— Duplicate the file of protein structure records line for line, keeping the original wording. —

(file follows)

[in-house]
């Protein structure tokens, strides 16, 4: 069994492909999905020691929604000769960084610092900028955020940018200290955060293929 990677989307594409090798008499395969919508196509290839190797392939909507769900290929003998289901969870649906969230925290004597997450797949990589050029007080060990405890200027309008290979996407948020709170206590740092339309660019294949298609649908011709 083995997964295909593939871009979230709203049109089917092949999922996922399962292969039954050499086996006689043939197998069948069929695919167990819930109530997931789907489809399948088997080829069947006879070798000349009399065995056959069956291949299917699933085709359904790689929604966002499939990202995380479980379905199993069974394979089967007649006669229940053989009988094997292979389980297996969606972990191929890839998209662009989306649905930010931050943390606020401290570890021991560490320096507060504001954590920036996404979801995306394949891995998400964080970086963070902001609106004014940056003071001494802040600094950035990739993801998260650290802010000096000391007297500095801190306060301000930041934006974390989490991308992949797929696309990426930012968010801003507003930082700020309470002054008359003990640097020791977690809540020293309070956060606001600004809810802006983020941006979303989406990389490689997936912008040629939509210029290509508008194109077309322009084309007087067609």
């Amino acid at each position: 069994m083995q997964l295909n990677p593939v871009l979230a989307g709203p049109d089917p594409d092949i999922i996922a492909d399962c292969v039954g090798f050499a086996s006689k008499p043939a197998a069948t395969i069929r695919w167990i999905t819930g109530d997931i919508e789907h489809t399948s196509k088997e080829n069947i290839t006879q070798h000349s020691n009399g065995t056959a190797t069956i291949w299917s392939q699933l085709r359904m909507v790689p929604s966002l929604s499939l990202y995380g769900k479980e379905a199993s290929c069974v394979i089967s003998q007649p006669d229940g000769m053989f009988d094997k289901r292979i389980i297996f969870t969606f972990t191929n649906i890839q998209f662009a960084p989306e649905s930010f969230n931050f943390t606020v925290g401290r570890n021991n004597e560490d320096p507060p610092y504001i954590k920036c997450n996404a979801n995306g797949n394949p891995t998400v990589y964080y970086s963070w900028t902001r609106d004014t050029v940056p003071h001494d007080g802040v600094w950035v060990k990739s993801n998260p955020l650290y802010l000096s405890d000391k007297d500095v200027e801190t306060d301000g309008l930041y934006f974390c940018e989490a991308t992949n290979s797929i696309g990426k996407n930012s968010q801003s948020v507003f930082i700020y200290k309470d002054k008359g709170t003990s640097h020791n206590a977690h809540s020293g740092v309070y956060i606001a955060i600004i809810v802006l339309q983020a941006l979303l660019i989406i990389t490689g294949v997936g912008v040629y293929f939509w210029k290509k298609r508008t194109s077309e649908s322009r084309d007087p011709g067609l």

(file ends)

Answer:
[in-house]
């Protein structure tokens, strides 16, 4: 069994492909999905020691929604000769960084610092900028955020940018200290955060293929 990677989307594409090798008499395969919508196509290839190797392939909507769900290929003998289901969870649906969230925290004597997450797949990589050029007080060990405890200027309008290979996407948020709170206590740092339309660019294949298609649908011709 083995997964295909593939871009979230709203049109089917092949999922996922399962292969039954050499086996006689043939197998069948069929695919167990819930109530997931789907489809399948088997080829069947006879070798000349009399065995056959069956291949299917699933085709359904790689929604966002499939990202995380479980379905199993069974394979089967007649006669229940053989009988094997292979389980297996969606972990191929890839998209662009989306649905930010931050943390606020401290570890021991560490320096507060504001954590920036996404979801995306394949891995998400964080970086963070902001609106004014940056003071001494802040600094950035990739993801998260650290802010000096000391007297500095801190306060301000930041934006974390989490991308992949797929696309990426930012968010801003507003930082700020309470002054008359003990640097020791977690809540020293309070956060606001600004809810802006983020941006979303989406990389490689997936912008040629939509210029290509508008194109077309322009084309007087067609």
């Amino acid at each position: 069994m083995q997964l295909n990677p593939v871009l979230a989307g709203p049109d089917p594409d092949i999922i996922a492909d399962c292969v039954g090798f050499a086996s006689k008499p043939a197998a069948t395969i069929r695919w167990i999905t819930g109530d997931i919508e789907h489809t399948s196509k088997e080829n069947i290839t006879q070798h000349s020691n009399g065995t056959a190797t069956i291949w299917s392939q699933l085709r359904m909507v790689p929604s966002l929604s499939l990202y995380g769900k479980e379905a199993s290929c069974v394979i089967s003998q007649p006669d229940g000769m053989f009988d094997k289901r292979i389980i297996f969870t969606f972990t191929n649906i890839q998209f662009a960084p989306e649905s930010f969230n931050f943390t606020v925290g401290r570890n021991n004597e560490d320096p507060p610092y504001i954590k920036c997450n996404a979801n995306g797949n394949p891995t998400v990589y964080y970086s963070w900028t902001r609106d004014t050029v940056p003071h001494d007080g802040v600094w950035v060990k990739s993801n998260p955020l650290y802010l000096s405890d000391k007297d500095v200027e801190t306060d301000g309008l930041y934006f974390c940018e989490a991308t992949n290979s797929i696309g990426k996407n930012s968010q801003s948020v507003f930082i700020y200290k309470d002054k008359g709170t003990s640097h020791n206590a977690h809540s020293g740092v309070y956060i606001a955060i600004i809810v802006l339309q983020a941006l979303l660019i989406i990389t490689g294949v997936g912008v040629y293929f939509w210029k290509k298609r508008t194109s077309e649908s322009r084309d007087p011709g067609l």